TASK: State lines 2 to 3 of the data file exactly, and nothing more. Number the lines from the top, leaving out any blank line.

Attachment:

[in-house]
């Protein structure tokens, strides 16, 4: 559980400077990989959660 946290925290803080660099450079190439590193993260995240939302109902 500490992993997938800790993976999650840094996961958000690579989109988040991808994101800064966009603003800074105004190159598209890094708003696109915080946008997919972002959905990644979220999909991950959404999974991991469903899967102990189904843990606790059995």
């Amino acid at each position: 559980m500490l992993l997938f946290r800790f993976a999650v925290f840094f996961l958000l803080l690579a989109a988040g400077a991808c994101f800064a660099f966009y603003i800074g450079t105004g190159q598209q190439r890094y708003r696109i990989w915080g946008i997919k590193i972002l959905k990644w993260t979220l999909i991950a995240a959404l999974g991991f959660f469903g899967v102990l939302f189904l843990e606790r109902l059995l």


């Protein structure tokens, strides 16, 4: 559980400077990989959660 946290925290803080660099450079190439590193993260995240939302109902 500490992993997938800790993976999650840094996961958000690579989109988040991808994101800064966009603003800074105004190159598209890094708003696109915080946008997919972002959905990644979220999909991950959404999974991991469903899967102990189904843990606790059995």
């Amino acid at each position: 559980m500490l992993l997938f946290r800790f993976a999650v925290f840094f996961l958000l803080l690579a989109a988040g400077a991808c994101f800064a660099f966009y603003i800074g450079t105004g190159q598209q190439r890094y708003r696109i990989w915080g946008i997919k590193i972002l959905k990644w993260t979220l999909i991950a995240a959404l999974g991991f959660f469903g899967v102990l939302f189904l843990e606790r109902l059995l």